In a providential twist, it was often the persecution of the church that resulted in its growth. As believers were scattered, they took the gospel with them (Acts 8:1). Instead of retreating into silence, they prayed for boldness when they came under scrutiny from the authorities (Acts 4:23–31). We are reminded that the Lord’s plan for growing His church turns the world’s wisdom on its head. 

  1. What do you find most compelling about the way the book of Acts describes the life of the early church?
  2. Does your church possess these compelling characteristics? If so, briefly describe them and thank God for them. If not, why do you think these characteristics are lacking?


Read through almost any letter in the New Testament, and you’ll quickly see that the early Christian churches were anything but perfect. In fact, many of these letters were written to address specific sins or false teachings. For example, the Galatian Christians were in danger of distorting the gospel (Gal. 1:6), while the church at Corinth was tolerating gross sexual sin (1 Cor. 5:1). Or take an example from the early Christian congregation in Acts: one part of the church felt that their widows were being neglected in comparison with another part of the church (Acts 6:1). Similar complaints threaten to divide many of our own churches today. Our experience may be closer to the early Christians than we think. 

In this session we have highlighted many of the positive characteristics about life in the early church, and Acts certainly gives us much to imitate in the example they set. God’s Spirit worked in extraordinary ways in order to empower the church for its mission. However, we have misunderstood the early church if we feel that we cannot relate to the early church’s experience. This group of believers did not live in some spiritual fantasyland untouched by sin and weakness. In fact, the point of their example is not primarily to make us dwell on their strengths, but rather to make us marvel at God’s strength. His Spirit caused the message of Christ to bear fruit as it was taken to city after city.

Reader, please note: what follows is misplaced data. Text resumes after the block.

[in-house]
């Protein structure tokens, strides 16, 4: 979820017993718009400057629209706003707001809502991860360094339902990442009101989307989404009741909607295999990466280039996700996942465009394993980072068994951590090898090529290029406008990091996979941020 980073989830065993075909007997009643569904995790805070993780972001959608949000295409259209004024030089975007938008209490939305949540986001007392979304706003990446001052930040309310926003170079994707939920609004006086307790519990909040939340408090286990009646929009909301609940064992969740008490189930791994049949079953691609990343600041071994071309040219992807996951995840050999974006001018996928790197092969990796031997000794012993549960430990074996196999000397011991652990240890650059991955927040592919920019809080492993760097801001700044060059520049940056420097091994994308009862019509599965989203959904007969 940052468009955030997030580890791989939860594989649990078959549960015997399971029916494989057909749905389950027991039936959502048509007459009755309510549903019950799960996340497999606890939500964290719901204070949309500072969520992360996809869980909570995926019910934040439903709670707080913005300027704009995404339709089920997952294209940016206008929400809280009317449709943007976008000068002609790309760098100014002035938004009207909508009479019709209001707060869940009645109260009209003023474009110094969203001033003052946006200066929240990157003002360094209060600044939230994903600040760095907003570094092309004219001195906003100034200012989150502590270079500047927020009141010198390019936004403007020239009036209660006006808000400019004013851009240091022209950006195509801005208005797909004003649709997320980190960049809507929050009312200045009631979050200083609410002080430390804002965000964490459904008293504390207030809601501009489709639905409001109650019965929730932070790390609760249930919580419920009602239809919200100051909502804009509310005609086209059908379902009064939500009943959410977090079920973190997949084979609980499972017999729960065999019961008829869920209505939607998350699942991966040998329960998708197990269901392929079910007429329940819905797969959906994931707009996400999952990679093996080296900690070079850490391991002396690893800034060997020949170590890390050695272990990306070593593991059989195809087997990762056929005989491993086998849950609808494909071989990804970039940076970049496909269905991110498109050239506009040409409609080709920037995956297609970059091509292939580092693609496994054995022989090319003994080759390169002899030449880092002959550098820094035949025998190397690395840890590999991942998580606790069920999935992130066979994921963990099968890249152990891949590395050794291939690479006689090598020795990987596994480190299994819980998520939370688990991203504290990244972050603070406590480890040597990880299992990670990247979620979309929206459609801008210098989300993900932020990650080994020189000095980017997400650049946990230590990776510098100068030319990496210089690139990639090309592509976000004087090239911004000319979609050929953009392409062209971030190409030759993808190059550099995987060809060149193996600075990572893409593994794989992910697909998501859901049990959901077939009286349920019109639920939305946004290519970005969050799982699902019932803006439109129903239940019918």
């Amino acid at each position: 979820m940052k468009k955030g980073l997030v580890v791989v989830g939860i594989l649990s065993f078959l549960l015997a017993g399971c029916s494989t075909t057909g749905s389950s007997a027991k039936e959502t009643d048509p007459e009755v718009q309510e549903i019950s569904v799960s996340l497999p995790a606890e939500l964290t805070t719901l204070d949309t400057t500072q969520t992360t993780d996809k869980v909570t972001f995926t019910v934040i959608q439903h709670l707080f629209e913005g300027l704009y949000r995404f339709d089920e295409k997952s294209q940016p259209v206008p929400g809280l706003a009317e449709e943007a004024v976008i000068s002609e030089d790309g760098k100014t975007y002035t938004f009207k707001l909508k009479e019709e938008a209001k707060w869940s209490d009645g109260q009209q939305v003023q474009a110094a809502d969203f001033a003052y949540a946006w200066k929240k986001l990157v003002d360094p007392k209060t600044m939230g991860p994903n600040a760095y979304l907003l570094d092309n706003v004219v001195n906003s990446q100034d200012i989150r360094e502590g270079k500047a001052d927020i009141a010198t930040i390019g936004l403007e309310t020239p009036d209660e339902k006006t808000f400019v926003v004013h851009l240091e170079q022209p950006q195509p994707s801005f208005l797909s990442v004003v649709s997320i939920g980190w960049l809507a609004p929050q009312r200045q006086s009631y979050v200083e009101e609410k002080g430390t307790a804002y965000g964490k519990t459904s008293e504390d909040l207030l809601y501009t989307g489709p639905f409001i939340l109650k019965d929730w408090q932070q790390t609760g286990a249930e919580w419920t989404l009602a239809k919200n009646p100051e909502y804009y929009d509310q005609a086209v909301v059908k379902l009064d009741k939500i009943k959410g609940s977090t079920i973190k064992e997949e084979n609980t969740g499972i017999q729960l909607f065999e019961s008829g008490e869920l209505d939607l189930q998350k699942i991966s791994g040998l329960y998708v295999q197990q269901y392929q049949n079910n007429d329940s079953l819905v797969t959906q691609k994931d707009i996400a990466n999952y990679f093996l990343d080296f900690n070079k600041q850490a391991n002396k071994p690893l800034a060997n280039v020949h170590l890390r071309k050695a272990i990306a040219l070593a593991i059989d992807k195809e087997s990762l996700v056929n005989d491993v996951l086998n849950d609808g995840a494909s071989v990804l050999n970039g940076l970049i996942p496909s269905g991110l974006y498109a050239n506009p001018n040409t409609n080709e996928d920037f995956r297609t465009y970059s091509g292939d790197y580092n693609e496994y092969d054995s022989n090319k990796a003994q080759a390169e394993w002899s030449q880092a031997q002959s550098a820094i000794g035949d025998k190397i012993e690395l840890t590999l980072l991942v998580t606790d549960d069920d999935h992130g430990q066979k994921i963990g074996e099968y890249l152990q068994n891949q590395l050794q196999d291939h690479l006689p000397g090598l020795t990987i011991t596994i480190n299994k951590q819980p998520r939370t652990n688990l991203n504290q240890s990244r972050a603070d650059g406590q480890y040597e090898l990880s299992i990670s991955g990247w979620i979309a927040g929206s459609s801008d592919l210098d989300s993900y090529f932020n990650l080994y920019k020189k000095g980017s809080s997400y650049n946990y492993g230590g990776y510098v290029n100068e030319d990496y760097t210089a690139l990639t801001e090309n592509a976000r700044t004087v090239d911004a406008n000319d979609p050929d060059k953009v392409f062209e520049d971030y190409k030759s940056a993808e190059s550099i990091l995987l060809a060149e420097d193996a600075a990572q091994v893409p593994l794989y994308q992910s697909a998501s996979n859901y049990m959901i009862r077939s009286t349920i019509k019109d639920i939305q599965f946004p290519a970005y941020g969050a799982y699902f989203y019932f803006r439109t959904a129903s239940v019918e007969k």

The church must continue to exalt Jesus Christ in our own day by the power of the Spirit. We shouldn’t expect to experience another Day of Pentecost, or to see precisely the same signs and wonders that the apostles performed, but we should continue to pray that the Holy Spirit will transform the way we live and give us boldness to proclaim the good news to the people around us. The same God who multiplied the early church works through the church today. And the same Spirit who lived in the midst of the Christians in the first century lives within the church of the twenty-first century. It is our responsibility to bring that same message of healing and salvation to our modern world through the power and guidance of the Holy Spirit.

  1. What do you think the Holy Spirit would want your church to do in an effort to fulfill the church’s mission in your unique setting? If you don’t have an answer for this, make it a priority to pray and seek the Spirit’s guidance on this issue.


  1. Spend some time in prayer. Ask God to guide and empower your church for the mission He has given you. Pray that the church today would be everything that God designed it to be.

 The twelve “apostles” were Jesus’s original twelve disciples who followed Him throughout His ministry. After Judas betrayed Jesus, he committed suicide and the other eleven disciples replaced him with Matthias in Acts 1. The word apostle means “one who is sent,” “delegate,” or “messenger.”